August 25, 2012
I was sitting on a United Airlines flight from PDX to SFO last weekend. The usual "Jeff Smisek" video came on welcoming the passengers, providing us with information about how the transition is going and thanking us for choosing United. For the first time in more than a year, I lifted my head from my printed material (no electronics during taxi, takeoff, and landing) to watch the video and listen. He was talking about United's mobile services AND the feature set. Whoa.
Jeff Smisek has been welcoming passengers on to United flights since just after the acquisition – I think he talked for 6 to 8 months about getting the planes painted with their new logo. Then there was the full merger of the crews and upgrades to the plane interior, etc. I had long ago stopped paying attention . . . like most passengers flying 100x/year, I just want to get where I'm going on time safely, and I bring my own food and entertainment on board.
I just couldn't believe that the CEO of a Fortune 100 company was discussing their mobile services. I have photos from United's jetways that are less than two years old offering push notifications to pagers. Yeah, email and pagers.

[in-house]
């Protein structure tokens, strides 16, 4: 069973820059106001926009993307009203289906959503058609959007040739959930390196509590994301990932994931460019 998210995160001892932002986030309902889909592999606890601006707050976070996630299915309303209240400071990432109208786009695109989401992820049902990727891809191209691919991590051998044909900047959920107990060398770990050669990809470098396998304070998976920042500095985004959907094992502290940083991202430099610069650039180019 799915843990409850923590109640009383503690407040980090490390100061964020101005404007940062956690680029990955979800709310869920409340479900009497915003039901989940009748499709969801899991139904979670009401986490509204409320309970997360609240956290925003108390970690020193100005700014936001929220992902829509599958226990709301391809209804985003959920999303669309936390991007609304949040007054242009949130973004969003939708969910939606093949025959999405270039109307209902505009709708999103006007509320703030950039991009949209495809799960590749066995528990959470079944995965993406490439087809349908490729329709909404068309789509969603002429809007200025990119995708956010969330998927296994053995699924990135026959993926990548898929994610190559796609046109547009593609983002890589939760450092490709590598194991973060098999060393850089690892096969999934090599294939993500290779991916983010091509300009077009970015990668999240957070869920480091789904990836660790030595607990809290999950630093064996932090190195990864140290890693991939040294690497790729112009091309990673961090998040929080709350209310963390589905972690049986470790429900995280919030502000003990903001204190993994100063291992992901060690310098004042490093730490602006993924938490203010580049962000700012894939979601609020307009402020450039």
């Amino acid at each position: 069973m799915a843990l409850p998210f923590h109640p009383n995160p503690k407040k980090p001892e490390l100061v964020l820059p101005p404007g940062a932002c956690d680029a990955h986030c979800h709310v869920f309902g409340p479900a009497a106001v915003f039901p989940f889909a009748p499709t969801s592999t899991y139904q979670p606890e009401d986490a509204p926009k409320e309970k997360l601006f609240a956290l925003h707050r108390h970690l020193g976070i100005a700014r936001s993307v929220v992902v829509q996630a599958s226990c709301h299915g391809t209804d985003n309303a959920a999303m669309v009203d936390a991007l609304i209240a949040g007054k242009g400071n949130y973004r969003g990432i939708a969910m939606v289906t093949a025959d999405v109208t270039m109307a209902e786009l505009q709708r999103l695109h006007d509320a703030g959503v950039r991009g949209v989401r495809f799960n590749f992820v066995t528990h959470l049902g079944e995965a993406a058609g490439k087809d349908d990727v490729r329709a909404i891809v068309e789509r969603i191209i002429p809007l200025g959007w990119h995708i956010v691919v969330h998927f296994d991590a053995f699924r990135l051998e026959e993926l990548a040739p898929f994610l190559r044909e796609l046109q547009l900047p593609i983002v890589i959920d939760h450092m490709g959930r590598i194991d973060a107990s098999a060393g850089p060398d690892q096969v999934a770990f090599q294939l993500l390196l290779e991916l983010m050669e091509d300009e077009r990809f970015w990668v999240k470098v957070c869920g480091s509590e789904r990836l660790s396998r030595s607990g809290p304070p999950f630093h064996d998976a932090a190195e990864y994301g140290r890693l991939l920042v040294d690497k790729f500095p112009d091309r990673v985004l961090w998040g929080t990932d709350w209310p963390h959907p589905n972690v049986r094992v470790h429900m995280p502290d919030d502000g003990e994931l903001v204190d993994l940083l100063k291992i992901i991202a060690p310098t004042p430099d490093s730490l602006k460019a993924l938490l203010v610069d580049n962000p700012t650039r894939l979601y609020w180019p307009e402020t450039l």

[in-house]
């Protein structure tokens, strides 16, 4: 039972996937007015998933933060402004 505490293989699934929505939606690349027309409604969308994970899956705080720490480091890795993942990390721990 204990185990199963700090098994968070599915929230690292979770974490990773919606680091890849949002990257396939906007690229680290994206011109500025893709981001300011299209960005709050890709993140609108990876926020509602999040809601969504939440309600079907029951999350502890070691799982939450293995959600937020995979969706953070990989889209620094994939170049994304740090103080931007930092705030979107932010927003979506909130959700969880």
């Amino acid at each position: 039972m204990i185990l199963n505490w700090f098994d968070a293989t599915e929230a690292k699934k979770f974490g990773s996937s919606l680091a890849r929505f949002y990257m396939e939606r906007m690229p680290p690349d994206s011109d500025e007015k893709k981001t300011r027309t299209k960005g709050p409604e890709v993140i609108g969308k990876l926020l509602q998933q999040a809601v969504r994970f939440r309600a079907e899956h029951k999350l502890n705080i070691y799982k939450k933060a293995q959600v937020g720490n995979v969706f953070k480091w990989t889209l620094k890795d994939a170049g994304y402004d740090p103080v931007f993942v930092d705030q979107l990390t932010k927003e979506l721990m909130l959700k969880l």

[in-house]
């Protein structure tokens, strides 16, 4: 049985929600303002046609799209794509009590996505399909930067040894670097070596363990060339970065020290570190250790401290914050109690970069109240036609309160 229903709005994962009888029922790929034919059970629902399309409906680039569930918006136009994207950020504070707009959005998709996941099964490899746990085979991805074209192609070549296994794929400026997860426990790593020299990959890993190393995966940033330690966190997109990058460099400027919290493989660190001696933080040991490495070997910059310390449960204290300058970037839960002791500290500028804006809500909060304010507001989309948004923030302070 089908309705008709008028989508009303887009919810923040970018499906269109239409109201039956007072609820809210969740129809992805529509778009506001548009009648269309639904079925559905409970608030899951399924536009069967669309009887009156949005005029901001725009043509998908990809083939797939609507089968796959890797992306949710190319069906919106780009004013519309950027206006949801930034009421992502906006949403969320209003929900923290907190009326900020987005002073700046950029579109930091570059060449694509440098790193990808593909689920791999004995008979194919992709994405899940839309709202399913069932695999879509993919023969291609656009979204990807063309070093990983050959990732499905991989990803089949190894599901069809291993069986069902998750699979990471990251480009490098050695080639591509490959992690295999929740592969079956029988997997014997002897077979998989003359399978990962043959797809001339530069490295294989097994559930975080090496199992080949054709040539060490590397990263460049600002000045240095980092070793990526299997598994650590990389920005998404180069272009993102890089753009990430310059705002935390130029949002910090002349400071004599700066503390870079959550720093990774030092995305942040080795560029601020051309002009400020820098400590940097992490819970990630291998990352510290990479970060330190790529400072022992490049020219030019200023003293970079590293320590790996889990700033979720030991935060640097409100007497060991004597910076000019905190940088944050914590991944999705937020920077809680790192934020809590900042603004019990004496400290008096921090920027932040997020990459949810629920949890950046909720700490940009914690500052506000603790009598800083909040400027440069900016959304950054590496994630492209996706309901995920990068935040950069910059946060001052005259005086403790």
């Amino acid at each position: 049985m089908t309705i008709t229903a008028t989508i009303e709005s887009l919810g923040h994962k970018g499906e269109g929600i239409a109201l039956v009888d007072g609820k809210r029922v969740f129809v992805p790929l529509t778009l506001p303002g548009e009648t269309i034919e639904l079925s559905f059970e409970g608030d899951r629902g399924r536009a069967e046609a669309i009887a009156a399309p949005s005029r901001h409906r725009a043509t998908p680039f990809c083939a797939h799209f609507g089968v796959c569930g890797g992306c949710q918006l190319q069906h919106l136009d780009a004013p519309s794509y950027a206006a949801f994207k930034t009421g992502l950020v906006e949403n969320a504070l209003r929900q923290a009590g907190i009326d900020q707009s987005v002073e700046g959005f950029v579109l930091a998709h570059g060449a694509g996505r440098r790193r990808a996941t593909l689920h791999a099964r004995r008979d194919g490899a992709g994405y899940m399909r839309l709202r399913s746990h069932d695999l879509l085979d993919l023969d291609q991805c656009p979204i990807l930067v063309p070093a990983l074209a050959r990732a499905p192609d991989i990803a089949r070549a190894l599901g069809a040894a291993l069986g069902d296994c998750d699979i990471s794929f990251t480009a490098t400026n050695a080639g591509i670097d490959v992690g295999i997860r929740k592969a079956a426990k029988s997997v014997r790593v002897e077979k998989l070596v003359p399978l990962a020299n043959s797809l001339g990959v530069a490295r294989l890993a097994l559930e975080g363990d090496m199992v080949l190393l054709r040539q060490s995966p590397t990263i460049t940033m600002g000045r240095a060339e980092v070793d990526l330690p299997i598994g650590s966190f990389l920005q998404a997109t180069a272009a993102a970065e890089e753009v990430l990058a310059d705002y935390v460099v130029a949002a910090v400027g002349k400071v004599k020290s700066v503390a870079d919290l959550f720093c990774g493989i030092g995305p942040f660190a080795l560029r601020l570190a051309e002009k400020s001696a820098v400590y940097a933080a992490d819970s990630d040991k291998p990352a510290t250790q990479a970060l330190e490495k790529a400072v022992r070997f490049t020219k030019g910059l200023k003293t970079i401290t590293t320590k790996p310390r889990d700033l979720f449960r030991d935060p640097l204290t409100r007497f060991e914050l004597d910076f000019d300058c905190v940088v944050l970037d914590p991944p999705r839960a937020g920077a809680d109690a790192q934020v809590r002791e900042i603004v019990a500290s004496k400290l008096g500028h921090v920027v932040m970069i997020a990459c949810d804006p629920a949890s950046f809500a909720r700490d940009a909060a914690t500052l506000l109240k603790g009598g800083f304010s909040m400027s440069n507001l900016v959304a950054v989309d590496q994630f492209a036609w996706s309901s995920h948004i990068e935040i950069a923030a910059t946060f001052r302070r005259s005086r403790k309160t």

Mr. Smisek – I commend you. The vast majority of Fortune 500 companies have senior level buy-in for their mobile strategy. Seldom, however, does a CEO become such an advocate. I was thrilled to see the video and the associated support. Like all frequent travelers, I rely heavily on my mobile phone for updates and information. Your mobile team is outstanding and has a phenomenal vision for how mobile should serve your passengers and staff. I was happy to see the recognition.
I hope that more CEOs will step up and realize the importance of mobile in serving their customer base. Most mobile services today offer only the basics – a subset of the PC experience. Teams need more funding and support to get access to and deliver real-time information – especially in the travel industry. In all industries, mobile services must leverage context to simplify experiences and meet consumer needs. The "consumer expectation bar" is rapidly rising. CEOs – you need to fund these initiatives. The money you spent on mobile applications and on mobile-optimizing your website is the tip of the iceberg. That spend got most of you to parity in your industry within a few months. If you don't spend to create the infrastructure – data architecture, web services layers, systems of engagement – that you need to support future mobile services, you won't be catching up in a few months' time. It'll take years.